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After specificity, overload is the most important training principle for raw powerlifters. Check out this talk by Dr. Israetel on the ins and outs of this highly important ingredient to a successful training program.
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Javier Lopez says
Absolutely love this channel. Such great knowledge it’s a shame not many people know about it. Exercise science major and future S&C coach so this stuff fascinates me and I can watch for days!
Rob Swanson says
This is one of the most thorough and simple explanations of training theory. But at the same time makes me feel like I know less after watching it.
Cillian O' Connor says
I’m confused by the example given of increasing both sets and weight from week to week as overload. Isn’t one of the principles of periodisation that as we progress through a microcycle, the volume should decrease and the intensity increase? i.e. We should be trying to add weight to the bar each week but for less total reps.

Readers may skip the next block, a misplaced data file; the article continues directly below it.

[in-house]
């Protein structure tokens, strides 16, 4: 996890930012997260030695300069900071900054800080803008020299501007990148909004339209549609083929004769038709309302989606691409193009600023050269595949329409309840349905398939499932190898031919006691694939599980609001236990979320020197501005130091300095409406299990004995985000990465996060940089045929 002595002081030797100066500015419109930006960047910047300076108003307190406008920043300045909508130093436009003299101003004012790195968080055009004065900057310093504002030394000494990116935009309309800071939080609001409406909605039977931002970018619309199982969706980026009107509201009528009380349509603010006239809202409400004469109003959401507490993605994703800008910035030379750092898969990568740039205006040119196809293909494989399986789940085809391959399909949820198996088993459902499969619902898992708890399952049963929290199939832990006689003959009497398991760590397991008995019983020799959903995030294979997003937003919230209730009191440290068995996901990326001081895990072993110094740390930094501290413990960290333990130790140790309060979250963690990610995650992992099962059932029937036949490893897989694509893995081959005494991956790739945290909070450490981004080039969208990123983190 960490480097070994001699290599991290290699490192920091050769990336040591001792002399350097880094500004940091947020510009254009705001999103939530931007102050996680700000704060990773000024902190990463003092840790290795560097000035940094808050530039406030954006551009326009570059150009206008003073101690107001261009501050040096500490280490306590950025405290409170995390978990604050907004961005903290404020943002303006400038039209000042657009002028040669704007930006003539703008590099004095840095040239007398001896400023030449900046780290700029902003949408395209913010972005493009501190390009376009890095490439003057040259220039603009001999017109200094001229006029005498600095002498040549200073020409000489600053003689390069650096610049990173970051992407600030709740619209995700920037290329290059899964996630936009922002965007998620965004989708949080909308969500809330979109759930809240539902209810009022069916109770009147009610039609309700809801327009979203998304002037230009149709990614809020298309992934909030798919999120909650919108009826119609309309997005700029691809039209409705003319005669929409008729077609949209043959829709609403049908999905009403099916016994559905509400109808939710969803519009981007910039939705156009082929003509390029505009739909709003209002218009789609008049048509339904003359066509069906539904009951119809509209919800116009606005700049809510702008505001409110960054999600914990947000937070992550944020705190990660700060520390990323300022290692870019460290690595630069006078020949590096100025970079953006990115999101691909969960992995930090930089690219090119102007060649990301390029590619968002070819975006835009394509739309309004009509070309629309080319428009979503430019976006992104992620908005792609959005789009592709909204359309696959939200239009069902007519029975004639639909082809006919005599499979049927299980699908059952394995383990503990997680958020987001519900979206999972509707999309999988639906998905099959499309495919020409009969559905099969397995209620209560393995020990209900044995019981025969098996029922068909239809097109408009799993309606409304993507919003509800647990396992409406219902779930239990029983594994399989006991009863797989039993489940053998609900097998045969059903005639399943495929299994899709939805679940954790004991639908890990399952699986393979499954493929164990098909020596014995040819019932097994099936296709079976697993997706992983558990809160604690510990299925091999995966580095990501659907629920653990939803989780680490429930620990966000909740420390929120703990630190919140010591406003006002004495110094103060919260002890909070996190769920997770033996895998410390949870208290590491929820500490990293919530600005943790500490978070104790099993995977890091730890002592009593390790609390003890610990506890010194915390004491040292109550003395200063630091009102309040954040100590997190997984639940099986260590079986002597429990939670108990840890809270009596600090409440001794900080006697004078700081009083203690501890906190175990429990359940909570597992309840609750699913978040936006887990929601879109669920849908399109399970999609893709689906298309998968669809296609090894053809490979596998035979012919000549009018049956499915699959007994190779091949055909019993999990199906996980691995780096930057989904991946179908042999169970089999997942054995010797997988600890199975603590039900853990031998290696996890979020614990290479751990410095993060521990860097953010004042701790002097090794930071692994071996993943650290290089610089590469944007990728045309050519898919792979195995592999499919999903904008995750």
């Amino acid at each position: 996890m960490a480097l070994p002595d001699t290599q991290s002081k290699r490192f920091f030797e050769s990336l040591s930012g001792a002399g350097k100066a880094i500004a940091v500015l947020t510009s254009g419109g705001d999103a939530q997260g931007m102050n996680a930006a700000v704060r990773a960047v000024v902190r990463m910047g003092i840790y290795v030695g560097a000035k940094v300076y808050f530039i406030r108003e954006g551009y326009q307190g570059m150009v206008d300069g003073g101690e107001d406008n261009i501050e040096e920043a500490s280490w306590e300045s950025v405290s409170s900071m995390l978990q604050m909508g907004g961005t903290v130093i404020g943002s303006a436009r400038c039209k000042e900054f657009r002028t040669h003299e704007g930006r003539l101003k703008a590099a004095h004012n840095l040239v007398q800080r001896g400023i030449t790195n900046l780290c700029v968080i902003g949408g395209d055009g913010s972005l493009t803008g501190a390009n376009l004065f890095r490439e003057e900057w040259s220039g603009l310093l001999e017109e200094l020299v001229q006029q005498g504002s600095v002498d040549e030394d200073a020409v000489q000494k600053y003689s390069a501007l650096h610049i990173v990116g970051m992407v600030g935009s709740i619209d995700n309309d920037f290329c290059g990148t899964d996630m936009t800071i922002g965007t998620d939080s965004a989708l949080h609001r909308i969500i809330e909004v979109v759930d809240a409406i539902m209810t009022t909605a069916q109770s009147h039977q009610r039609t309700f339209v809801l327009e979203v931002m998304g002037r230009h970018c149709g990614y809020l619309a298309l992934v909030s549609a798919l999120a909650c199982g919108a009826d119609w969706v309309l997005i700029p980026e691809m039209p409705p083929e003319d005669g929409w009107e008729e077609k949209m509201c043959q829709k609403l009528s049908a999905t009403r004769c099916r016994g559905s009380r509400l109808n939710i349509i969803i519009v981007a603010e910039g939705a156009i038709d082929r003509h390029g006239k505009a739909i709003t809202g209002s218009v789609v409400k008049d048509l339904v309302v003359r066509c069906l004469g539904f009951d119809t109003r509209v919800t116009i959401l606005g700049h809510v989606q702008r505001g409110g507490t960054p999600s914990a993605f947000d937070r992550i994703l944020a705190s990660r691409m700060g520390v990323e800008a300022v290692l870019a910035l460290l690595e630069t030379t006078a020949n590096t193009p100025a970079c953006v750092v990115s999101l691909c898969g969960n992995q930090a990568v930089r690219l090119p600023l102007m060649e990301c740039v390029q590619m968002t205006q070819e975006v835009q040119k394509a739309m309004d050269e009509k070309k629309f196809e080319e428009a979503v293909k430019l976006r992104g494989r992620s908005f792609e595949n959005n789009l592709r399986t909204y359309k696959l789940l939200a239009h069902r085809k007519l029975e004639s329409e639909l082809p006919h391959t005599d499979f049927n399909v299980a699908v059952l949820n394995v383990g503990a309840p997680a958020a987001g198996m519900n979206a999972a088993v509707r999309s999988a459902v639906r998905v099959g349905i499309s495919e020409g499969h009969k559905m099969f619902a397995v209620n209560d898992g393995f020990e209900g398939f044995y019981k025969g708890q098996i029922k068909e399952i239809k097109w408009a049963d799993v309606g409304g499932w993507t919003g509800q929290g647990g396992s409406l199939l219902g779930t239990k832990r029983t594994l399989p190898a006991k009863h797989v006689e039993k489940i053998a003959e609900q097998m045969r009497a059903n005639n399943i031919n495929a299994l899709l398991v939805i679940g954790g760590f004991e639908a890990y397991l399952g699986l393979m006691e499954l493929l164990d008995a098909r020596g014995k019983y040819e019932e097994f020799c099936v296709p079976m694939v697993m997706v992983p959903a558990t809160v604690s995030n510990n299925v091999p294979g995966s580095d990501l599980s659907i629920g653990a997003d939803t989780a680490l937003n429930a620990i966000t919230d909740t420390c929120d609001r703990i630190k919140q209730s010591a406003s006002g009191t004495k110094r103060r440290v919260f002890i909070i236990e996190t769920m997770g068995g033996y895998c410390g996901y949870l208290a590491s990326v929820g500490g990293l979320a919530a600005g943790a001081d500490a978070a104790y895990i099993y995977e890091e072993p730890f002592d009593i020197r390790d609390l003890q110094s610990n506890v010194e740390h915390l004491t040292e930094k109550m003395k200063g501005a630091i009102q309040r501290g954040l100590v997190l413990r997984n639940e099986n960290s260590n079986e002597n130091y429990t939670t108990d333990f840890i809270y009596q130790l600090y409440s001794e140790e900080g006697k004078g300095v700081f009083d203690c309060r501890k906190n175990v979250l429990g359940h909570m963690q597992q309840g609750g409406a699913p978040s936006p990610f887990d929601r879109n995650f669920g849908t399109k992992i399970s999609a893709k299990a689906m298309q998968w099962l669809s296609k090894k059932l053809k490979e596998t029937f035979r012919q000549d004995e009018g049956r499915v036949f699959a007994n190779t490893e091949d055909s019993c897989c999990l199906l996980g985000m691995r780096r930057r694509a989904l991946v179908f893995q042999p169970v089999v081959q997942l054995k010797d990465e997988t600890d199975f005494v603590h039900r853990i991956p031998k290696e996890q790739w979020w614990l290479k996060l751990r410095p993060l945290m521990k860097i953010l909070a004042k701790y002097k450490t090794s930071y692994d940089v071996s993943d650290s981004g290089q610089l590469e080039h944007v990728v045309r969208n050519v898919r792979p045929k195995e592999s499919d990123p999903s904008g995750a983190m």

Are Down Sets also counted as part of the Working Sets? Thanks.
I have a question about the down sets, for example you do work at 75% for strength, then your first heavy sets would be in the right intensity zone, but what about the down sets, wouldn’t they be just junk volume? Or is in this regard the technique practice more important after the heavy sets than the acutal intensity itself?
Harley Burke says
I don’t agreed with this at some points…………..
Yichuan Wang says
A question in volume and muscle growth. As in bodybuilding, training with rep range of 8-12 with 60%-80% of max weight is optimal for hypertrophy, or say growing big muscles. However, as mentioned in previous lecture on specificity, training with 10+ reps is not optimal for powerlifting. Here I got a contradiction: growing muscle is one key factor for powerlifting, and higher rep range (8-12) is optimal for muscle growth, why is it not optimal to include some high rep range workouts in the powerlifting program?